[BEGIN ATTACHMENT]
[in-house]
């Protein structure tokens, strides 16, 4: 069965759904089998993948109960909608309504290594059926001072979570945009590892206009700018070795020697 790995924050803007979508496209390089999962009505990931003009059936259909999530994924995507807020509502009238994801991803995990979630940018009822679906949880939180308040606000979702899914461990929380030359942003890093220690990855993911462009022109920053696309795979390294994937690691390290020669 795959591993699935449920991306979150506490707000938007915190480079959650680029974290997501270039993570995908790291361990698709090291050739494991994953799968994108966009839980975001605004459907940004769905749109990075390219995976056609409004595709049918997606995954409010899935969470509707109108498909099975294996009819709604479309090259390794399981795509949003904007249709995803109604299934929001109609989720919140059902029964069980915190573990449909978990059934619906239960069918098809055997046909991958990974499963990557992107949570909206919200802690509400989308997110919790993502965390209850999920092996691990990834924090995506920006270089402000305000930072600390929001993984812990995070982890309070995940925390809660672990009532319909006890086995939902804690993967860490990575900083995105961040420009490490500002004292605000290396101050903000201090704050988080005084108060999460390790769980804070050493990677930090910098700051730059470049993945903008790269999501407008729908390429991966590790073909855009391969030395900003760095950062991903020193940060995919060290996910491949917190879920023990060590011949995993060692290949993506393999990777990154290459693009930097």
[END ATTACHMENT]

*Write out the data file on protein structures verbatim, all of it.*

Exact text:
[in-house]
């Protein structure tokens, strides 16, 4: 069965759904089998993948109960909608309504290594059926001072979570945009590892206009700018070795020697 790995924050803007979508496209390089999962009505990931003009059936259909999530994924995507807020509502009238994801991803995990979630940018009822679906949880939180308040606000979702899914461990929380030359942003890093220690990855993911462009022109920053696309795979390294994937690691390290020669 795959591993699935449920991306979150506490707000938007915190480079959650680029974290997501270039993570995908790291361990698709090291050739494991994953799968994108966009839980975001605004459907940004769905749109990075390219995976056609409004595709049918997606995954409010899935969470509707109108498909099975294996009819709604479309090259390794399981795509949003904007249709995803109604299934929001109609989720919140059902029964069980915190573990449909978990059934619906239960069918098809055997046909991958990974499963990557992107949570909206919200802690509400989308997110919790993502965390209850999920092996691990990834924090995506920006270089402000305000930072600390929001993984812990995070982890309070995940925390809660672990009532319909006890086995939902804690993967860490990575900083995105961040420009490490500002004292605000290396101050903000201090704050988080005084108060999460390790769980804070050493990677930090910098700051730059470049993945903008790269999501407008729908390429991966590790073909855009391969030395900003760095950062991903020193940060995919060290996910491949917190879920023990060590011949995993060692290949993506393999990777990154290459693009930097």